It was an achievement O’Neill had dreamed of since the first time his parents took him to Santa Anita Park, where as a 10-year-old he was awestruck by the crowds, the majesty of the horses and the athleticism of the jockeys. He found his calling.
“I knew it was going to be [horse racing], though I didn’t know exactly to what extent or what I would be doing,” O’Neill said. “But I was on a mission from God to figure out a way to pay the bills doing something related to horse racing.”
The one-time hot-walker and groom seeks the second jewel of the Triple Crown Saturday at Pimlico Race Course, where I’ll Have Another will break from post 9 in a field of 11 horses, Bodemeister among them.
The forecast for the 137th running of the Preakness Stakes calls for clear, sunny skies. But there’s a cloud hanging over O’Neill that could result in a 180-day suspension and $15,000 fine as a result of a failed test for elevated levels of carbon dioxide in one of his horses.
It was O’Neill’s fourth such failed test since 2006, and a ruling could come next week, when the California Horse Racing Board meets behind closed doors (though no penalty would take effect until after June’s Belmont Stakes).
It’s difficult to imagine a more dissonant note — the apparent pattern of rules-breaking clashing sharply with O’Neill’s easy warmth and charisma.
O’Neill has professed his innocence and filed suit over the most recent failed test, which suggests the banned practice known as “milkshaking,” in which a mixture of bicarbonate of soda, sugar and electrolytes are pumped into a horse’s nostrils to delay the sensation of fatigue and, in turn, boost performance down the stretch.
Asked about the potential sanction heading into the Preakness, O’Neill said he would address it more fully after the final leg of the Triple Crown, the Belmont Stakes.
“I owe it to the owners and to the fans and to the horse just to focus in on I’ll Have Another,” O’Neill said following a recent morning workout at Pimlico.
“Milkshaking” — or bicarbonate loading, in more sophisticated terms — gives racehorses an extra buffer against the buildup of lactic acid in the muscles, which causes the sensation of fatigue, according to Rick M. Arthur, equine medical director for the California Horse Racing Board.
It poses little, if any, danger to the horse, Arthur added — assuming the mixture doesn’t seep into a horse’s lungs or isn’t administered in exceedingly high dosages.
But it is banned because it creates an unfair advantage.
“This is really a performance manipulation issue,” Arthur wrote in an e-mail exchange, noting that he was not commenting on O’Neill nor his pending case but rather the practice in general.
Those who know O’Neill find the allegation implausible.
“You really couldn’t think of a nicer person in the world,” says retired history professor Arthur Verge, O’Neill’s mentor at Santa Monica Junior College and father of Mark Verge, recently named Santa Anita’s CEO, who is O’Neill’s best friend. “He was always thinking of other people first. And now he has a vocation he loves, and I think the horses get the idea.”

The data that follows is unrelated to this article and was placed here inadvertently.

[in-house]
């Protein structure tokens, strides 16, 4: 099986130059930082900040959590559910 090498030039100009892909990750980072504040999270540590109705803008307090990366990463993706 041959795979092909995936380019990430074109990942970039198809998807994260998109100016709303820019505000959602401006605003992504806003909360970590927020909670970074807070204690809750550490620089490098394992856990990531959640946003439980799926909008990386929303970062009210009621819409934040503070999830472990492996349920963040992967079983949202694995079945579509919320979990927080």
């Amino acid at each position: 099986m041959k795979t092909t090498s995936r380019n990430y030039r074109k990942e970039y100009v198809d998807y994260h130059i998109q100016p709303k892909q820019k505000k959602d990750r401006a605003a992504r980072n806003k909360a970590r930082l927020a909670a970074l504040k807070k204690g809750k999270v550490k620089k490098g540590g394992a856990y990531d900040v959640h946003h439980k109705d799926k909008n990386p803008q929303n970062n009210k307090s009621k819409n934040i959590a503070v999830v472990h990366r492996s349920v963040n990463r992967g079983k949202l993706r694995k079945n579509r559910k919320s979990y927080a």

Adds Jack Sisterson, 27, assistant trainer for the California-based Team O’Neill: “People get jealous — especially in this game. So when you’re at the pinnacle, you’re right at the top, people are always going to try to pull you down.”
There is no hint of anything untoward about I’ll Have Another’s results this year.
The colt has won all three races he has run: The Robert Lewis Stakes, Santa Anita Derby and Kentucky Derby.
“He went through every medication and every physical exam you can think of all three races this year,” O’Neill said. “He’s just an amazing athlete. I think with all the previous stuff, I think I’m going to come out on the good. . . . Hopefully we can kick some butt in the Preakness and kick some butt in the Belmont and after that we can sit down and talk about all that.”
According to Sisterson, a native of England who honed his horsemanship at the equine administration program at Louisville, the potential suspension hasn’t dampened the mood at Team O’Neill.
“To the people who know Doug, there’s not a bad word to say about him,” Sisterson says. “Working for a guy like that makes our jobs easier. I shouldn’t say ‘work’ because it’s not work. We wake up at 4 in the morning, and we’re singing and dancing because we’re going to something we love to do. It’s the way Doug runs his business.”
O’Neill was 10 when his family moved from Michigan to California and made a fast friend in Mark Verge, who shared his birthday and passion for horses. In racing season, they’d cut class at St. Monica’s Catholic School, racing forms in hand, and catch three buses to get to Santa Anita.
Too young to be admitted without a parent, they’d troll the parking lot for an adult willing to pass them off as his own. Invariably the adult would scold them, escort them through the turnstile and then ask whom they liked in the race.
If that failed, O’Neill tried a fake mustache.
“Horse racing was something that we fell in love with immediately,” O’Neill said. “And we’ve never lost the love for the game.”